2011 Lexus HS 250h Review

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The Car Connection Expert Review

Bengt Halvorson Bengt Halvorson Deputy Editor
January 18, 2011

The 2011 Lexus HS 250h pairs nifty technology features with high mileage ratings, though it fails to provide impressive comfort or an engaging driving experience.

The Lexus HS 250h was introduced this past year, as the highest-mileage luxury hybrid sedan. Though it doesn't share any body panels with the Toyota Prius, it does borrow some pieces from the iconic hybrid, while its Hybrid Synergy Drive system utilizes a stronger 2.4-liter engine. The HS is actually larger and wider than the Mercedes C-Class, BMW 3-Series, or Lexus IS—or about six inches shorter than the Lexus ES and about six inches longer than a Toyota Corolla sedan.

With a blunt nose and distinct, cab-forward proportions, the 2011 Lexus HS 250 doesn't look nearly as beautiful in silhouette as Lexus's IS compact sport sedan, or have the sleek, elegant aura of the ES 350. But the attention to details gives the design some pop. Inside the HS, there are some futuristic elements to the instrument panel design, which groups audio, climate controls, and infotainment into a center stack that wedges outward. Models with the navigation system get a pop-up screen and a centerpiece Remote Touch mouse/trackball-style controller that's simpler and more intuitive than other complicated interfaces (though it does require taking one's eyes off the road for longer periods).

The hybrid powertrain in the 2011 Lexus HS 250h is essentially what's tried and true from the Toyota Prius (and Camry Hybrid); it's a version of Toyota's Hybrid Synergy Drive system, here combining a 147-horsepower, 2.4-liter four-cylinder Atkinson-cycle engine with a 40-horsepower electric motor system to produce 187 horsepower altogether. A power control unit manages to recharge the battery while decelerating or braking, or to deliver an electric assist when accelerating. The HS 250h doesn't feel like a performance car, or even particularly perky, but it's not sluggish either—especially if you select 'power' mode rather than the rubber-band-like 'eco' mode. Thanks to the gasoline engine's torquey response, coupled with the electric motor's instant torque, the HS feels reactive in the 20-to-60-mph range and cruises at higher speeds more confidently than the Prius; the dash to 60 mph takes 8.4 seconds, according to Lexus, which makes it faster than most four-cylinder compact and mid-size sedans but slower than most luxury ones.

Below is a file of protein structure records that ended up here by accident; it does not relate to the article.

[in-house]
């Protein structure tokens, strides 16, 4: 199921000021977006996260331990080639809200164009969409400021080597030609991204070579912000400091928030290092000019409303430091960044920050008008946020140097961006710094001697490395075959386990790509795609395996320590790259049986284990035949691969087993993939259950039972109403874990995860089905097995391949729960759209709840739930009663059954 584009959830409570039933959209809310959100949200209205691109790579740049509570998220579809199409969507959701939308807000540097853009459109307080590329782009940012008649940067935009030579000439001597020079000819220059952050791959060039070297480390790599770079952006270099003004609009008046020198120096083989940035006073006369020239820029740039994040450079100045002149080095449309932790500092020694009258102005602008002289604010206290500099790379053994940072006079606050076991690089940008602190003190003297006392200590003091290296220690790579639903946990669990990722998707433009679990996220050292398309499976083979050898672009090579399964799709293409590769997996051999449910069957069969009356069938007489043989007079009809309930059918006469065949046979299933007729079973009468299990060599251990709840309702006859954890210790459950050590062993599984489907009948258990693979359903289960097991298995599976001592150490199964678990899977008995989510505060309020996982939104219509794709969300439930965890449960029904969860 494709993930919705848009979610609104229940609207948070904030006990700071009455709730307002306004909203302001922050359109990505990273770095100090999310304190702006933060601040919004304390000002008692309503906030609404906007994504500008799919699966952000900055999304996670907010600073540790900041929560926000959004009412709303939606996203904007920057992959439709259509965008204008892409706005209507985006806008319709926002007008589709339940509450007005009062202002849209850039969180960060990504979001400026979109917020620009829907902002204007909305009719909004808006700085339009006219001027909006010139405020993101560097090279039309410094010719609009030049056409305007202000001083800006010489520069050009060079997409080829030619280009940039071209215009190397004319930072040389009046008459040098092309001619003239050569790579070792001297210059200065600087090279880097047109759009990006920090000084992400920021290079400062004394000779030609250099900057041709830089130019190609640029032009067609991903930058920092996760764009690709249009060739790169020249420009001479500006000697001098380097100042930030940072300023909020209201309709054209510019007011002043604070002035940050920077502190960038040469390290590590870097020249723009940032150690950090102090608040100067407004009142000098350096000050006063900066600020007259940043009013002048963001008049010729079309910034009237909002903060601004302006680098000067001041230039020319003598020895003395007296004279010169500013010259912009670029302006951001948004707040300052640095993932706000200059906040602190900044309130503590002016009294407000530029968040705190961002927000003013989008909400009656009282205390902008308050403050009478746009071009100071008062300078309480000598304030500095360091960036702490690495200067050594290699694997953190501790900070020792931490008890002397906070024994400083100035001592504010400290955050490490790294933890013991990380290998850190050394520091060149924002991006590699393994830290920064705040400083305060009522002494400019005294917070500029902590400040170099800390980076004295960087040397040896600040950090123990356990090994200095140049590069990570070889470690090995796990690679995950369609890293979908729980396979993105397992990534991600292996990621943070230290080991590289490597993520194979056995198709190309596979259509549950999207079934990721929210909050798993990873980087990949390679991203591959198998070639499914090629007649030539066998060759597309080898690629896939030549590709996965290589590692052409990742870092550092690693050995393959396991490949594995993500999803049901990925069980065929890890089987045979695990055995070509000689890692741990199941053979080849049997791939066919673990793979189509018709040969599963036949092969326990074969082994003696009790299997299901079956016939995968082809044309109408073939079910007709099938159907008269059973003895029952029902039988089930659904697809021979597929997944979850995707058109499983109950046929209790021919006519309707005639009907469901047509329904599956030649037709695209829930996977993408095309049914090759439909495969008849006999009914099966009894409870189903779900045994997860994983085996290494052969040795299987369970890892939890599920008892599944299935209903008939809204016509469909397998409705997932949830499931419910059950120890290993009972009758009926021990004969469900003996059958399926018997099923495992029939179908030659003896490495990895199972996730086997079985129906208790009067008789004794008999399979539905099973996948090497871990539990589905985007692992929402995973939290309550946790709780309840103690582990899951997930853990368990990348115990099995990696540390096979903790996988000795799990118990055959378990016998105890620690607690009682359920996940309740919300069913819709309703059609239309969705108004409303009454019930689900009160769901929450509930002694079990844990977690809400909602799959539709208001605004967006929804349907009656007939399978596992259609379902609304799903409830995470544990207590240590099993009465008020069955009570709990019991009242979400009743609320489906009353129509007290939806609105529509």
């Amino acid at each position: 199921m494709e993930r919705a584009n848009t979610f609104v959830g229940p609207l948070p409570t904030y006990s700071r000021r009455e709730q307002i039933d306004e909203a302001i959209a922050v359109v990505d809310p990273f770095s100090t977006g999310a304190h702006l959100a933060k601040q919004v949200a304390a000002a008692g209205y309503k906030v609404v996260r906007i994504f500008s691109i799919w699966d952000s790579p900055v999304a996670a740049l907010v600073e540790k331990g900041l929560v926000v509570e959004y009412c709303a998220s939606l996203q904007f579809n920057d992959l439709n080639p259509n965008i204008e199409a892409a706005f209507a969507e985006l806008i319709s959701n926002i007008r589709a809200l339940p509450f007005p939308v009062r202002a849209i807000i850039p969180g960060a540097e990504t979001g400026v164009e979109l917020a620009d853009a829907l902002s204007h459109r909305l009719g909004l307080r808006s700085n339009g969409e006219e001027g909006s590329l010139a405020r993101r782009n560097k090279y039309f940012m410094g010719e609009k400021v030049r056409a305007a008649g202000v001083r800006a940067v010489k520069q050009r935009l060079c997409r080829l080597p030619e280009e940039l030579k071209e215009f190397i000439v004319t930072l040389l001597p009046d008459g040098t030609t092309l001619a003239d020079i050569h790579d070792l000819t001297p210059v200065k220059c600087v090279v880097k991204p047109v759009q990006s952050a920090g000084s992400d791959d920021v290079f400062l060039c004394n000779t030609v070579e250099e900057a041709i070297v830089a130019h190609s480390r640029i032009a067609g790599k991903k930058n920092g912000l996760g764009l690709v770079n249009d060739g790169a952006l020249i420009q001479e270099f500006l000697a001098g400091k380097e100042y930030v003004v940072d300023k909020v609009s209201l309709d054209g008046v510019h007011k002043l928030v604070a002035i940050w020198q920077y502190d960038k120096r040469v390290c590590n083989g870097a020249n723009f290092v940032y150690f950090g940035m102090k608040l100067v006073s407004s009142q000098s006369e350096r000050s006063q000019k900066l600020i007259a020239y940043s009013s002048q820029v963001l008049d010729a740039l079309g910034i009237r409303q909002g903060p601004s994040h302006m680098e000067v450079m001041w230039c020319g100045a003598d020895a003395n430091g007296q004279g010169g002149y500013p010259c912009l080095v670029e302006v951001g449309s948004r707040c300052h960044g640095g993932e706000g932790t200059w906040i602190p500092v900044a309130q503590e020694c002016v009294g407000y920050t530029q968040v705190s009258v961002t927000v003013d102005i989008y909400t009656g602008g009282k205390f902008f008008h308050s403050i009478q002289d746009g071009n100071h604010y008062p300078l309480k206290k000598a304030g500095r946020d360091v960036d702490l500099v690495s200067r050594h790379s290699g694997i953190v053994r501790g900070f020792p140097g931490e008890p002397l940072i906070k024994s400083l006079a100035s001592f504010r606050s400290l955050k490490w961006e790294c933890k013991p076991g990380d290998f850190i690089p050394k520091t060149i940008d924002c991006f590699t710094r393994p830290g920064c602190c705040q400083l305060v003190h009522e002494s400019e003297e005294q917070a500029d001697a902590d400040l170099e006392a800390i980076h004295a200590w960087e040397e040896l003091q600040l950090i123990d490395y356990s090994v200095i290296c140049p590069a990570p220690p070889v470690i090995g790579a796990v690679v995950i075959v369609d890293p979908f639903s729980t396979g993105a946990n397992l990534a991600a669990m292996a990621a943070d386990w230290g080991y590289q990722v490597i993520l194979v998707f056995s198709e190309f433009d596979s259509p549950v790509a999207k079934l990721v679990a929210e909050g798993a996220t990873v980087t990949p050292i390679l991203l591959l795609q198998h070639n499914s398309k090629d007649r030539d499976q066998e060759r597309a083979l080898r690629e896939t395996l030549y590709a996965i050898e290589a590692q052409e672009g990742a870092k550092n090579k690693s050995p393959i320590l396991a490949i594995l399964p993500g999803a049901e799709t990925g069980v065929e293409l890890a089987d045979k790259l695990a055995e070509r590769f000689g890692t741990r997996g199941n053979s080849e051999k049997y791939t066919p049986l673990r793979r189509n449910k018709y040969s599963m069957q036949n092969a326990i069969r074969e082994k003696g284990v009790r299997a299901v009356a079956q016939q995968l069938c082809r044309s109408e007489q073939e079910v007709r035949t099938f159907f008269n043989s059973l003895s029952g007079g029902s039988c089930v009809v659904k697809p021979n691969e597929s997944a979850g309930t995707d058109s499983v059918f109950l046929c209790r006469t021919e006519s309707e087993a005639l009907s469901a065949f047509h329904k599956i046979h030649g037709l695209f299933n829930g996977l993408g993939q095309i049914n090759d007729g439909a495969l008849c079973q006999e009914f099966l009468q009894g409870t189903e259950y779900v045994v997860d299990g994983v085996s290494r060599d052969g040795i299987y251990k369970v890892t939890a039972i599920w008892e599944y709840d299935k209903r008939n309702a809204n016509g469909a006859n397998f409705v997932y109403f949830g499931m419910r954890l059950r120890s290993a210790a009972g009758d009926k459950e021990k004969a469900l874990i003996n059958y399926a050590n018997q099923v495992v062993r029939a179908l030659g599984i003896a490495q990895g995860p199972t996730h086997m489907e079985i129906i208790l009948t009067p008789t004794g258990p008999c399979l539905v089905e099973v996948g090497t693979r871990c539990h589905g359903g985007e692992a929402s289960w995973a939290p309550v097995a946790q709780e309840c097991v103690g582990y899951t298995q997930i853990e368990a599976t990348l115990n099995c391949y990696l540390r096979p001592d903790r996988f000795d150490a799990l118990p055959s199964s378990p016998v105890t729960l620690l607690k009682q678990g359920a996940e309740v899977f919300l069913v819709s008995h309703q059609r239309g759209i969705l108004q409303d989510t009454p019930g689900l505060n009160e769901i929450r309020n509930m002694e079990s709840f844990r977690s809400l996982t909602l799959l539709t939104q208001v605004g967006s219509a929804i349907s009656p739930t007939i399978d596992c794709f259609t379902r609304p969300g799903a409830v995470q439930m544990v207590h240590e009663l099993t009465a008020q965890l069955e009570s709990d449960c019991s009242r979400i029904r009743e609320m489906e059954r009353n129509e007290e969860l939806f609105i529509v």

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The rest of the driving experience is safe but uninspiring. The electric-assist steering has a rather quick ratio and reasonably good weighting, but soft suspension tuning means there's plenty of lean (and nosedive when braking); overall the HS handles in an unexciting but safe way. A Touring Package includes sport suspension tuning and 18-inch alloys, firming up responses somewhat. Braking is one of the high points; while hybrids often have touchy, jerky brake-pedal action due to regenerative action, the HS 250h stops predictably and without a hitch.